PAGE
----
Celebrities should be fined, jailed if part of misleading ads: House panel

The committee suggests that in such incidents celebrities must not be allowed to escape without any penalties in future.

By: Express News Service | New Delhi | Published: April 27, 2016 3:41 am

Celebrities, even those honoured with country’s highest awards, should be fined and even jailed if they are involved in misleading advertisements of products, a parliamentary panel has recommended.

In its report on the Consumer Protection Bill 2015, the Parliamentary Standing Committee has suggested fines up to Rs 50 lakh, or even more, and jail terms of five years or more for repeat offenders making false claims about products in advertisements.

“Several eminent public personalities or celebrities who are honoured with national awards such as Padma Shri, Padma Bhushan and Bharat Ratna etc for excelling in various walks of life are often engaged as brand ambassadors for promoting various products. Such personalities are deployed to make advertisements which are often misleading by making unrealistic claims. The consumers tend to believe such advertisements promoted by eminent personalities or celebrities blindly. However, when the unfair trade practices are exposed, the celebrities are quick to dissociate themselves with the products/companies they were hitherto representing,” the committee said in its report, closely describing a recent incident in which India’s cricket captain M S Dhoni had to dissociate himself from a real estate company following complaints by flat buyers about claims made by the company.

The committee suggests that in such incidents celebrities must not be allowed to escape without any penalties in future.

“The committee strongly feels that misrepresentation of a product, especially a food product, should be taken very seriously, considering the influence of celebrities and high net-worth individuals or companies. The existing laws are not deterrent enough to discourage manufacturers or publishers from using such personalities for misleading advertisements. The committee, therefore, recommends that stringent provisions may be made in the Bill to tackle misleading advertisements, as well as to fix liability on endorsers/celebrities,” it said.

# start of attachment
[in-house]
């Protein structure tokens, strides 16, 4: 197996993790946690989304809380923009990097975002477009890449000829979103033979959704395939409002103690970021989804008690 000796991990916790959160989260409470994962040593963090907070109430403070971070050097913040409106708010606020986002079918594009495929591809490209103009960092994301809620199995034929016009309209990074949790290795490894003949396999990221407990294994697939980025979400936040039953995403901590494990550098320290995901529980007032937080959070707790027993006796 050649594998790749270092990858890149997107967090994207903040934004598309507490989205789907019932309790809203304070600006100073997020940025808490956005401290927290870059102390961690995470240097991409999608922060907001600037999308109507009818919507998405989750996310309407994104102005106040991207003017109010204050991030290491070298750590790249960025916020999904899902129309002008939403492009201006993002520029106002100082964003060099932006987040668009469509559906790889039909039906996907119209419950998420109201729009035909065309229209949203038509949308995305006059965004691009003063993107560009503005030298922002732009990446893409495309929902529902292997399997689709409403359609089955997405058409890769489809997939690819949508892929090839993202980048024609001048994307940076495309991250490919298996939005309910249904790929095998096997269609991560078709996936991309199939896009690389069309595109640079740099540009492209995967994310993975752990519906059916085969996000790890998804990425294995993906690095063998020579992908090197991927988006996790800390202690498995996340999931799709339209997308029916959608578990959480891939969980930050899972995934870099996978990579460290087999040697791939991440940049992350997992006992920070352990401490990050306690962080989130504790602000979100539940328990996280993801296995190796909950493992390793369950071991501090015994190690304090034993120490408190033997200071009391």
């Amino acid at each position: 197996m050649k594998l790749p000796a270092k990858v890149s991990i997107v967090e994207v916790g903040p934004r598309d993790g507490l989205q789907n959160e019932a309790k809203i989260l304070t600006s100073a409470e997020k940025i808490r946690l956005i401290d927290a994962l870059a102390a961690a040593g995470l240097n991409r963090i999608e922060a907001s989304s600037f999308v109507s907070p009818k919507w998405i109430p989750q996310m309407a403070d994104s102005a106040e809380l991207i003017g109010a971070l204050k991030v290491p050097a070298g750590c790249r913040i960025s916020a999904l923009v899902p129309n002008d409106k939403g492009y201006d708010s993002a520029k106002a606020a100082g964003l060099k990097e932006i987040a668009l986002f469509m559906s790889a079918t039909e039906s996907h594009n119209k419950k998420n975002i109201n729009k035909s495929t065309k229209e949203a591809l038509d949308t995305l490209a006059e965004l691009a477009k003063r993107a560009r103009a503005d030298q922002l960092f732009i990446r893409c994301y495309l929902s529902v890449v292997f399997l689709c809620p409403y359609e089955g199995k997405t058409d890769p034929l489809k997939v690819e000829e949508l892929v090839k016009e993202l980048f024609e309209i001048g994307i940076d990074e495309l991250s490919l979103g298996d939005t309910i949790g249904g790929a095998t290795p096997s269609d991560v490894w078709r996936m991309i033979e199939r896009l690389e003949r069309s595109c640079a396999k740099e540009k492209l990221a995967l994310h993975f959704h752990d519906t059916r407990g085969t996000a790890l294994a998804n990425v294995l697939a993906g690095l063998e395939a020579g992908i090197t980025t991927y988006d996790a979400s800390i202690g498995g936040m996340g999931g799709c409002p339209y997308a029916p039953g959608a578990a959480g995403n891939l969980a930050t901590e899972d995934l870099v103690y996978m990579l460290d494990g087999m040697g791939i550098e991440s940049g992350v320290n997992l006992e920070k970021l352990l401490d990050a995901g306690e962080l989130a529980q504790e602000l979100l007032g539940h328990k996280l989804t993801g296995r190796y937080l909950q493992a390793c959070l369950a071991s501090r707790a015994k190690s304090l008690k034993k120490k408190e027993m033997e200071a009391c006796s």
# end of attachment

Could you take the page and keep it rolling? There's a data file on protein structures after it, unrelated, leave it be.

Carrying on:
It went on to suggest that for a first time offence, the celebrity may be penalised with either a fine of Rs 10 lakh and imprisonment of up to two years, or both. The penalty should be increased to Rs 50 lakh fine and up to five years of imprisonment for the second offence. “…for subsequent offences, the penalties may be increased proportionately based on the value of sales, or volumes of such products or services,” it said.

The committee asked the Consumer Affairs Ministry, which is piloting the Bill, to add new provisions to strengthen the Bill. In particular, it called for legal teeth to the Advertising Standards Council of India so that it can crack down on misleading advertisements, force the advertiser to issue a corrective advertisement or take punitive action against the defaulting companies.

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